What real Internet censorship looks like

Feb 27, 2012 18:44 UTC

Lately Internet users in the U.S. have been worried about censorship, copyright legalities and data privacy. Between Twitter’s new censorship policy, the global protests over SOPA/PIPA and ACTA and the outrage over Apple’s iOS allowing apps like Path to access the address book without prior approval, these fears have certainly seemed warranted. But we should also remember that Internet users around the world face far more insidious limitations and intrusions on their Internet usage — practices, in fact, that would horrify the average American.

Sadly, most of the rest of the world has come to accept censorship as a necessary evil. Although I recently argued that Twitter’s censorship policy at least had the benefit of transparency, it’s still an unfortunate cost of doing global business for a company born and bred with the freedoms of the United States, and founded by tech pioneers whose opportunities and creativity stem directly from our Constitution. Yet by the standards of dictatorial regimes, Internet users in countries like China, Syria and Iran should consider themselves lucky if Twitter’s relatively modest censorship program actually keeps those countries’ governments from shutting down the service. As we are seeing around the world, chances are, unfortunately, it won’t.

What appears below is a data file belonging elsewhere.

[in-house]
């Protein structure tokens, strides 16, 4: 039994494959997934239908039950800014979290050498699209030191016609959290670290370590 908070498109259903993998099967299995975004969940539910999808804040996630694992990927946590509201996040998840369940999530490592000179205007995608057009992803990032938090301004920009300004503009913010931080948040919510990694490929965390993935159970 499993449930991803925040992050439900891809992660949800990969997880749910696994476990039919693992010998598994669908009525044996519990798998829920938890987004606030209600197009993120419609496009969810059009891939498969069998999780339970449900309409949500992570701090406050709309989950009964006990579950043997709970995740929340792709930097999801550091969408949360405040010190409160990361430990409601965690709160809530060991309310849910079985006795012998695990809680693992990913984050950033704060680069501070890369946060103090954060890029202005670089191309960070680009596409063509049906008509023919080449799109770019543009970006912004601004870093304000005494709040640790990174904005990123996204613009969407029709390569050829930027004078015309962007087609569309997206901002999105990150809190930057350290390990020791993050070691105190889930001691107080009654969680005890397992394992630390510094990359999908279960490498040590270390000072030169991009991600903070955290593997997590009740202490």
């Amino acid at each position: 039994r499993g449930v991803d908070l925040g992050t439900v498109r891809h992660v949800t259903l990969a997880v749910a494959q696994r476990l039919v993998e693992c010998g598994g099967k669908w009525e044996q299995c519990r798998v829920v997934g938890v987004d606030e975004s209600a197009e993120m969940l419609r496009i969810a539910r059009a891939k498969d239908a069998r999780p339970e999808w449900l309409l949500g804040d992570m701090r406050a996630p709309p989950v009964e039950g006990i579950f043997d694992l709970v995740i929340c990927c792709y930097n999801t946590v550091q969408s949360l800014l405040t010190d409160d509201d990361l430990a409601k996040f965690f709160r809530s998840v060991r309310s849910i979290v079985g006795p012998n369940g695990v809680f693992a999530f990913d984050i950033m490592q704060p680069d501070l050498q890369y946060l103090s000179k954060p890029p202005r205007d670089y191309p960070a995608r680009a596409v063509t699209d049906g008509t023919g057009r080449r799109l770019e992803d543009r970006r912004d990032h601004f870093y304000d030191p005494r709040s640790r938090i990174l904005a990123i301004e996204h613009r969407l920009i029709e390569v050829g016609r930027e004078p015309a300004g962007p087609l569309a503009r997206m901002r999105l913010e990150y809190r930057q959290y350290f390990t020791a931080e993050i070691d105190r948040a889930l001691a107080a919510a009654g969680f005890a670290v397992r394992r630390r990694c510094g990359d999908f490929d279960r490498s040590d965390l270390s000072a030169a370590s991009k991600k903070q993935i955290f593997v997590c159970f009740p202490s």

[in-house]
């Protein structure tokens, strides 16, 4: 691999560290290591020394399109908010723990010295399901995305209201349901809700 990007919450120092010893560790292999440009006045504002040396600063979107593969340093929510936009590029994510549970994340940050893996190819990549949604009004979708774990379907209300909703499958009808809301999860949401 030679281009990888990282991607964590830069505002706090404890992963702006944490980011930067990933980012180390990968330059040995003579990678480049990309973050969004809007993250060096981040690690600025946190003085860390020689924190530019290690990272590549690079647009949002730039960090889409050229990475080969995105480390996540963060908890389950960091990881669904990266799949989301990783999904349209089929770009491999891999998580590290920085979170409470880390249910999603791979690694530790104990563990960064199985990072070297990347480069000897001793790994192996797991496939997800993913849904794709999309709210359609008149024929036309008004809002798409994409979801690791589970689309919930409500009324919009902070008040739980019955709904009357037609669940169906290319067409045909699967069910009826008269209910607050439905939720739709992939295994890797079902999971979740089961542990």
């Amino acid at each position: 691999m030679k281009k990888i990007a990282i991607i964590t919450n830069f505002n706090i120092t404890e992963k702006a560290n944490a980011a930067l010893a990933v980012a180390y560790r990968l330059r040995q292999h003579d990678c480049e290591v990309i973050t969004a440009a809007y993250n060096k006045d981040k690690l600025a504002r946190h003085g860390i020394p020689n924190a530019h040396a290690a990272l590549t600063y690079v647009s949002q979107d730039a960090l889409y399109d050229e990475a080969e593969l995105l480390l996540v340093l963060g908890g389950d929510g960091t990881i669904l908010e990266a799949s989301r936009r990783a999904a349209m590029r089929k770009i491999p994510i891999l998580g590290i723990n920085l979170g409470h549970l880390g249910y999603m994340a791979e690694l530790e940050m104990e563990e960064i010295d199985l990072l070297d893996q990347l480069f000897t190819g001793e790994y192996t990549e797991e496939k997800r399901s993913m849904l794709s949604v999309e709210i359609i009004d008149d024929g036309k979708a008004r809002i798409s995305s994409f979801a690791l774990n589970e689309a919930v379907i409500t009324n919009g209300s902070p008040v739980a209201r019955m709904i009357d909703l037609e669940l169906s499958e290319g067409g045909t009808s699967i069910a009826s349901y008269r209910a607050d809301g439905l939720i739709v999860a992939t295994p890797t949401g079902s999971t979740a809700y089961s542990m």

Consider the freedoms — or lack thereof — Internet users have in Iran. Since this past week, some 30 million Iranian users have been without Internet service thanks to that country’s blocking of the SSL protocol, right at the time of its parliamentary elections. SSL is what turns “http” — the basic way we access the Web — into “https”, which Gmail, your bank, your credit card company and thousands of other services use to secure data. SSL provides data encryption so that only each end point — your browser and the Web server you’re logging into — can decrypt and access the data contained therein.

Raiding the future of the Internet

Feb 17, 2012 18:31 UTC